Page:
How Microgrids-as-a-Service Could Lead to a Surge in Microgrid Use

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Mark Feasel, vice president of Schneider Electric’s electric utility segment and smart grid business in the U.S., explains how microgrids-as-a-service could lead to a surge in microgrid use. Elisa Wood, editor-in-chief of Microgrid Knowledge, interviews Feasel at Microgrid 2017.

The thought of researching, funding and installing a microgrid can be a daunting task.

If you run a hospital, a university or manufacturing facility, you don’t have a lot of time to focus on the management and purchase of your energy supply. And it can be expensive to maintain experts on staff to choose your energy system and get the most out of it.

As a result, customers face unfamiliar risks in energy markets that they aren’t prepared to mitigate, according to Mark Feasel, vice president of Schneider Electric’s electric utility segment and smart grid business.

“What is the right battery to choose? What are prices going to do? Should I buy now or should I wait?” Feasel said. “What is the right generation source — natural gas, solar? How long should the term of my power purchase agreement be?”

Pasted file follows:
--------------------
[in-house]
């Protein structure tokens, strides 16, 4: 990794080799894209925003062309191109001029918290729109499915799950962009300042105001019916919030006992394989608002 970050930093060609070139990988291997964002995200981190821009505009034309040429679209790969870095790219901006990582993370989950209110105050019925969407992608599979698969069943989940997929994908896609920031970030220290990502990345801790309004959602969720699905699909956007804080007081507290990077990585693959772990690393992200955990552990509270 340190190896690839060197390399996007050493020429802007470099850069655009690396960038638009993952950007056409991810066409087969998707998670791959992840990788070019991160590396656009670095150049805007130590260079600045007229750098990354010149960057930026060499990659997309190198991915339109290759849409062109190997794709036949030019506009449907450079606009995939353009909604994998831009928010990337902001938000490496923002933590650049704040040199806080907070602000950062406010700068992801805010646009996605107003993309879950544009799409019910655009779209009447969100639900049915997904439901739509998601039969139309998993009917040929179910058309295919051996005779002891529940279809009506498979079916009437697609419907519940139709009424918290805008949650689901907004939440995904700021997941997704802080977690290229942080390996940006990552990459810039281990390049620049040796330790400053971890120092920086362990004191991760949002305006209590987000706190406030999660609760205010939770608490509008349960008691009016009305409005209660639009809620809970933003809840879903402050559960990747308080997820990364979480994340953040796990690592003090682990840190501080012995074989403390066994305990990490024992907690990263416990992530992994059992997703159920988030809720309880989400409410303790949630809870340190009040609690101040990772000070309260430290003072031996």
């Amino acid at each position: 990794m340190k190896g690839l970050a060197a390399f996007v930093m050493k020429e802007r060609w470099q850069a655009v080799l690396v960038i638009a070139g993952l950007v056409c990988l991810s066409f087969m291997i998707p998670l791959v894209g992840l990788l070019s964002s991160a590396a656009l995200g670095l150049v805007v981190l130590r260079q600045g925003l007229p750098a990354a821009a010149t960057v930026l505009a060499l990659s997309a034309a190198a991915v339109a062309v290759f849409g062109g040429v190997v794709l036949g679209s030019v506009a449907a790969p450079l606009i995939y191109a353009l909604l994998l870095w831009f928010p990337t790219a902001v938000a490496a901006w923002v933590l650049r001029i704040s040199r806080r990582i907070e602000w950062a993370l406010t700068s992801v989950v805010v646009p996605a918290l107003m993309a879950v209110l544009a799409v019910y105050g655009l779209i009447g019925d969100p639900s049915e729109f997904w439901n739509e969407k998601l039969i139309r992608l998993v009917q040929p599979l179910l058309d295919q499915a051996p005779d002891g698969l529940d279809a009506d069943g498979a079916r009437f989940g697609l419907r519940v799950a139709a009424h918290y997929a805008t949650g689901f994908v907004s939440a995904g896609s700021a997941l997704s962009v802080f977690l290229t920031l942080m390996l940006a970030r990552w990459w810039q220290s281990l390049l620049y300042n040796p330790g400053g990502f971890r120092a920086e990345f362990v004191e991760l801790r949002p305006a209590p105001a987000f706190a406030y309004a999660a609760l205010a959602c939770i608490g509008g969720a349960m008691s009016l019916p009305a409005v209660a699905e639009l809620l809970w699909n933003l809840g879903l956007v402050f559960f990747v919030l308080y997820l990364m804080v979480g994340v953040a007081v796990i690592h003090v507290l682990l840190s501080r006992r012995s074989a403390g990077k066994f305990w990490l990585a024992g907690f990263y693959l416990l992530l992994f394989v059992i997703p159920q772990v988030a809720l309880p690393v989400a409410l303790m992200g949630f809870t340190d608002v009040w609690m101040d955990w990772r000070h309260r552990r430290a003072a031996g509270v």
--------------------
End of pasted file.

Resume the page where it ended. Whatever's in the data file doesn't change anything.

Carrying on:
Feasel pointed out that end users also face regulatory risks: “Will this incentive be here when this project occurs next year or not?”

Fortunately, an “easy button,” now exists for energy consumers, what Feasel describes as “microgrids-as-a-service,” an approach which offers the benefits of microgrids without the upfront costs and the development and operational hassles. 

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Microgrids-as-a-service provides a project tailor-made for the end user — with less work and less risk.

This is not an entirely new concept, but mirrors contractual arrangements that have been used for many years by the solar and energy efficiency industries.

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“In a way it’s an extension of those things,” Feasel said.

This easy button has emerged as demand for microgrids grows, driven by what Feasel calls the “Three D’s” of energy: decarbonization, digitalization and decentralization.

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“While people may have some ambitions around changing how they buy energy and getting more green, the method to achieve that still entails things they are not used to doing, taking risks they may not be prepared to mitigate,” he said.

By shifting those risks away from the end user, microgrids-as-a-service frees more businesses and institutions to explore the technology.

Mark Feasel is vice president of Schneider Electric’s electric utility segment and smart grid business in the U.S.

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